At the beginning of this year I was in Germany, France, UK, Malaysia, Newcastle and then India, all for interesting reasons, within the space of just over a month.
I spent 5 weeks in India studying alchemical Tai Chi.
A few weeks after my return, I decided to up sticks and, for a while, take a room in Berlin.
Since I’ve been in Germany I’ve
* Been involved in planning and executing a civil responsibility awareness exercise on the streets of a city
* Performed in shows in three new cities, including my first festival slot
* Helped develop a play
* Teaching kids improv as part of a school initiative, including bits in German (a language I never spoke before last summer)
* Taken four workshops with teachers from many continents
All while maintaining my work blog and doing a big piece of work to ensure I’m not just solvent, but profitable for the period. And driving to Denmark. And seeing family.
Next week I travel to Warsaw to teach more improv, then back to Germany joining an event for an incipient international network. Then on to the UK, where I’m taking classes and performing as part of the London Slapdash impro festival. The rest of the summer is undefined, but includes more festival slots, teaching on a German kids summer camp, and maybe buying a van.
I like 2013.
I have had my own bloody relationship with Nixon for many years, but I am not worried about it landing me in hell with him. I have already been there with that bastard, and I am a better person for it. Nixon had the unique ability to make his enemies seem honorable, and we developed a keen sense of fraternity. Some of my best friends have hated Nixon all their lives. My mother hates Nixon, my son hates Nixon, I hate Nixon, and this hatred has brought us together.
Nixon laughed when I told him this. “Don’t worry,” he said, “I, too, am a family man, and we feel the same way about you.”
It was Richard Nixon who got me into politics, and now that he’s gone, I feel lonely. He was a giant in his way. As long as Nixon was politically alive — and he was, all the way to the end — we could always be sure of finding the enemy on the Low Road. There was no need to look anywhere else for the evil bastard. He had the fighting instincts of a badger trapped by hounds. The badger will roll over on its back and emit a smell of death, which confuses the dogs and lures them in for the traditional ripping and tearing action. But it is usually the badger who does the ripping and tearing. It is a beast that fights best on its back: rolling under the throat of the enemy and seizing it by the head with all four claws.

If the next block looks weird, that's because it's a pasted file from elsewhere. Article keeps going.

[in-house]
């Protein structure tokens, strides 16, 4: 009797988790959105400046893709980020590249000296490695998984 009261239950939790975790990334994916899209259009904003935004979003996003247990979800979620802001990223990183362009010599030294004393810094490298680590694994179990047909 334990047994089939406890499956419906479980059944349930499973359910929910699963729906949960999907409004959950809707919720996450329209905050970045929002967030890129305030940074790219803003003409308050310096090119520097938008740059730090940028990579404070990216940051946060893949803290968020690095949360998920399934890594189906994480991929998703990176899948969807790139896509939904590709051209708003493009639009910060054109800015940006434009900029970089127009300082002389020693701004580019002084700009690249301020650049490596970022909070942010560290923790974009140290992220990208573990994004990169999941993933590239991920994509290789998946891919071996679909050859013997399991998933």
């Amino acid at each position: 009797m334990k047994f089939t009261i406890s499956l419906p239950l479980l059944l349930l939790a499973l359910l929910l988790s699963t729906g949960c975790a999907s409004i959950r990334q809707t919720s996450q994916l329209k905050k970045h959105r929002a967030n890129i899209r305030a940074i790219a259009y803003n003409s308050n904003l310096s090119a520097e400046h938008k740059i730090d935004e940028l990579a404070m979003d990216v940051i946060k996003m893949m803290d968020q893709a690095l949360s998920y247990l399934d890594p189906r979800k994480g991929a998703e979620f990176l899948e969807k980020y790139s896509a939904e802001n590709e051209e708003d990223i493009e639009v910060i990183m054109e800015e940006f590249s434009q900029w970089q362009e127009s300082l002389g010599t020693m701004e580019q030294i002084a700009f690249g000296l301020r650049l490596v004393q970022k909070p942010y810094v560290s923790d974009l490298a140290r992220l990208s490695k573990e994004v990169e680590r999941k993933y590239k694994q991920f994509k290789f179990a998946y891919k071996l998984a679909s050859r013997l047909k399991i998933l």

That was Nixon’s style — and if you forgot, he would kill you as a lesson to the others. Badgers don’t fight fair, bubba. That’s why God made dachshunds.” —Hunter S Thompson on the passing of a political enemy - more here
Like its hero “Iron Man” takes false steps, stumbles, and even occasionally crashes, yet quickly recovers its footing.
The reason it’s so nimble is that director Jon Favreau (“Elf,” “Zathura”) and his fleet crew of actors grasp the action-fantasy premise and treat it with the looseness and sharpness of improvisational comedy. (Favreau himself has worked out with The Groundlings troupe in Los Angeles from time to time.) It’s difficult to tell how much of what they’re doing is taken directly from the script (credited to four writers, and who knows how many others labored behind the scenes), but even when they’re reciting somber dialog-bubble exposition, they treat it the way an improv actor would: smoothly feeding information into the scene, building a foundation on which everybody can work, and play.” —Roger Ebert, jamming improv into unexpected places. RIP, Rog.
“Alas,” said the mouse, “the world gets smaller every day. At first it was so wide that I ran along and was happy to see walls appearing to my right and left, but these high walls converged so quickly that I’m already in the last room, and there in the corner is the trap into which I must run.”
“But you’ve only got to run the other way,” said the cat, and ate it.” —Kafka - A Small Fable
In which Alex and I struggle with Indian culture, the cult of factuality and substandard audio equipment. Forgive the occasional garbling and enjoy our Indian intellectual adventure! Oh, and also I rant about The Hobbit for about 20 minutes…
In which me colleague and I talk masculinity, violence, initiation, schooling and sushi.
(& Alex’s posts on it)
Quote entirely lifted from Matt Jones’ amazing blog Magical Nihilism
I’m super excited that Emily Care Boss and Matthijs Holter have released their roleplay framework, Play With Intent, as an open document. It’s a customisable methodology that helps us make up a story as we go along. It can be used in a way similar to ‘tabletop’ play - sitting around a table and describing events - but encompasses acting out events live, using mime objects and environments, cinematic techniques (‘cut to…’) and so on. For improvisers it will feel familiar in some ways to what we normally do, but it can go to very different places and is forgiving of lack of improvisation training.
I played with it twice at the Solmukohta convention in Finland earlier this year, and it was a blast - particularly the first session, pulling off an involving melodrama between a group of people who hadn’t played before, going to emotional places and forming a truly unexpected but coherent narrative, played live before each other. Much credit must go to the other players, of course, but that was the point where I became satisfied that the framework is much more than a set of training wheels for improvisation.